Implementation of the Affordable Care Act will topple one of the great health care access divides by providing insurance to millions of uninsured Americans. But it’s important to remember that insurance is only one piece of the health care access puzzle. There are also a number of cultural and geographic barriers, which the traditional model for the design and distribution of health care facilities does not address.
Currently, sixty-five million Americans live in officially designated primary care shortage areas. Due to the long wait times to see a primary care physician, these individuals are more likely to seek care from Emergency Departments, where they will generally receive a reactive and episodic form of care that is ill-suited to address the roots of health issues. Not surprisingly, this population tends to have the higher rate of chronic health issues, disease, and death. Compounding insufficient supply and poor distribution of primary care are cultural barriers in terms of both the care itself and the design of medical environments. These barriers can take the form of communication challenges between patients and providers, lack of privacy and comfort in clinics, as well as inconvenient hours and locations.
What if there was a way to expand the geographic reach of primary health care in a financially sustainable way, while at the same time creating environments that are hyper-responsive to the cultural challenges facing patients? A new model for health care delivery is uniquely poised to do that. In contrast to the traditional model that is centered around a limited number of primary care offices, this model is built on a network of various provider types (including health educators, nurses, nurse practitioners, nutritionists, physician assistants, psychologists, and social workers) collaborating with and supplementing traditional primary care. Using electronic health record management systems, healthcare is delivered in an integrated way, but in completely unconventional settings—including pharmacies, workplaces, retail environments (such as Target and Walmart), schools, homes, and mobile facilities. Additionally, care can be designed in response to the specific needs of targeted populations.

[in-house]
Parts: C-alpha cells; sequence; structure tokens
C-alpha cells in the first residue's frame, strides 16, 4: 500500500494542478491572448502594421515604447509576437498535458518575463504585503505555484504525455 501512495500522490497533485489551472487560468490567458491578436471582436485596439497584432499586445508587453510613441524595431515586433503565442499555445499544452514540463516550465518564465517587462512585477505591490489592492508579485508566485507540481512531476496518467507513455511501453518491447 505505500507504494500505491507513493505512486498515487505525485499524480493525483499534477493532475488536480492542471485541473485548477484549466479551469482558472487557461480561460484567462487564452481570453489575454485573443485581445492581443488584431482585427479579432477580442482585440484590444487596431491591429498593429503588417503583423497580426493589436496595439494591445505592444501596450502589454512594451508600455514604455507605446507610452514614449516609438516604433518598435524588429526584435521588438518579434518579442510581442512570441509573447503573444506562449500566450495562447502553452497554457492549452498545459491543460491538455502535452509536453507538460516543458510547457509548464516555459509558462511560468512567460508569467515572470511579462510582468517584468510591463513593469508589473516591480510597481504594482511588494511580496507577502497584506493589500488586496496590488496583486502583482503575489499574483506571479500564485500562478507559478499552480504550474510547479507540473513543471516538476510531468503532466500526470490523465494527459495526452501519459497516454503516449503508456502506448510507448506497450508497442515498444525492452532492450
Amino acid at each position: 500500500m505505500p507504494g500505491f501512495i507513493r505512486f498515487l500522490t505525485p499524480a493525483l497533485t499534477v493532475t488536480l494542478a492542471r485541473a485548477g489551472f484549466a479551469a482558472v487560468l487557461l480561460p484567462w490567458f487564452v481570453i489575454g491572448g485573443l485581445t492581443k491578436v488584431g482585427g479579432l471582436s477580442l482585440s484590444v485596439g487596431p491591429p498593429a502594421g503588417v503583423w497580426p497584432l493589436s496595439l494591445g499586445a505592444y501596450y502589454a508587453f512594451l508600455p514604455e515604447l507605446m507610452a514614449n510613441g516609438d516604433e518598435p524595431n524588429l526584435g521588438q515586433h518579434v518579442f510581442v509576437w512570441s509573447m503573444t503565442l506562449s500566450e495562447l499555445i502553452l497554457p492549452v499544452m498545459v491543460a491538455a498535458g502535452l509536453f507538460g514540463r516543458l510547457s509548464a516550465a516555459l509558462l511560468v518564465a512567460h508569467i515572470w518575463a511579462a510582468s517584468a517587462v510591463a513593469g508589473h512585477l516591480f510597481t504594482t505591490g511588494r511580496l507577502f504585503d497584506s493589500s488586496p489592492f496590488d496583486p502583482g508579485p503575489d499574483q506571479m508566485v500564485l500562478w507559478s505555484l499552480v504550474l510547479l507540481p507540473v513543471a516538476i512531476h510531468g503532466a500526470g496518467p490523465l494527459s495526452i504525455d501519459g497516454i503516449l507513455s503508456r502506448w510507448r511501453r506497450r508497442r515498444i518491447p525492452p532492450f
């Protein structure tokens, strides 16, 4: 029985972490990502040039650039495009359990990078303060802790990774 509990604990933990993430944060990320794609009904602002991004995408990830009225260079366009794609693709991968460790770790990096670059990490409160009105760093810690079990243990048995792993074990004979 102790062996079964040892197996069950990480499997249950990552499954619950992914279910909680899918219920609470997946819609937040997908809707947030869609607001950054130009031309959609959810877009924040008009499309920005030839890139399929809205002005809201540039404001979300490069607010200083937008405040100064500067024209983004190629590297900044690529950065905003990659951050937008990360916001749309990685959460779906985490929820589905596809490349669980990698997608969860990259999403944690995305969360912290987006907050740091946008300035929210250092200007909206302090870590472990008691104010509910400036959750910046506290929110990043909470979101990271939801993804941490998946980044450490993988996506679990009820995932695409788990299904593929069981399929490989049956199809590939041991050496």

The model has been pioneered by the private sector during the last decade or so, but a handful of forward-thinking public health agencies are catching on. Among these is Alameda County Health Care Services Agency (HCSA) in California, which is creating its own network of comprehensive medical clinics, which it calls “health portals,” co-located on the grounds of public facilities. The first of these portals were established by HCSA beginning in 1996 and are known as “School-Based Health Centers” (SBHCs). The SBHCs in Alameda County have since become a national model for schools across the country. They are designed specifically for children, youth, and their families and are co-located on the grounds of schools, typically serving low-income communities. SBHCs deliver a range of care types including medical, mental health, health education, and youth development services. In addition to breaking down the physical and geographic barriers typically associated with health care, SBHCs also address economic limitations of many of the children they serve; services for students are covered by Medicaid or one of the county’s coverage programs, such as Health Pac. By the end of year 2012,HCSA plans to have opened 26 SBHCs throughout the county. The goal of HCSA is to provide accessible health care to every child in need.
Working with HCSA and its director, Alex Briscoe, Public Architecture is collaborating on the Agency’s latest portal innovation, known as the “Fire Station Health Center” (FSHC), which grew out of two events from a few years ago. In 2009, when the H1N1 virus hit, the Public Health Department was called on to quickly deploy immunizations to thousands of Alameda County residents. Looking for a way to efficiently administer the vaccine, officials turned to Fire Department staff for assistance. After all, Fire Department paramedics and EMT’s are well versed in pre-hospital care and they are located throughout the county. Working with them, the Public Health Department was able to quickly reach residents.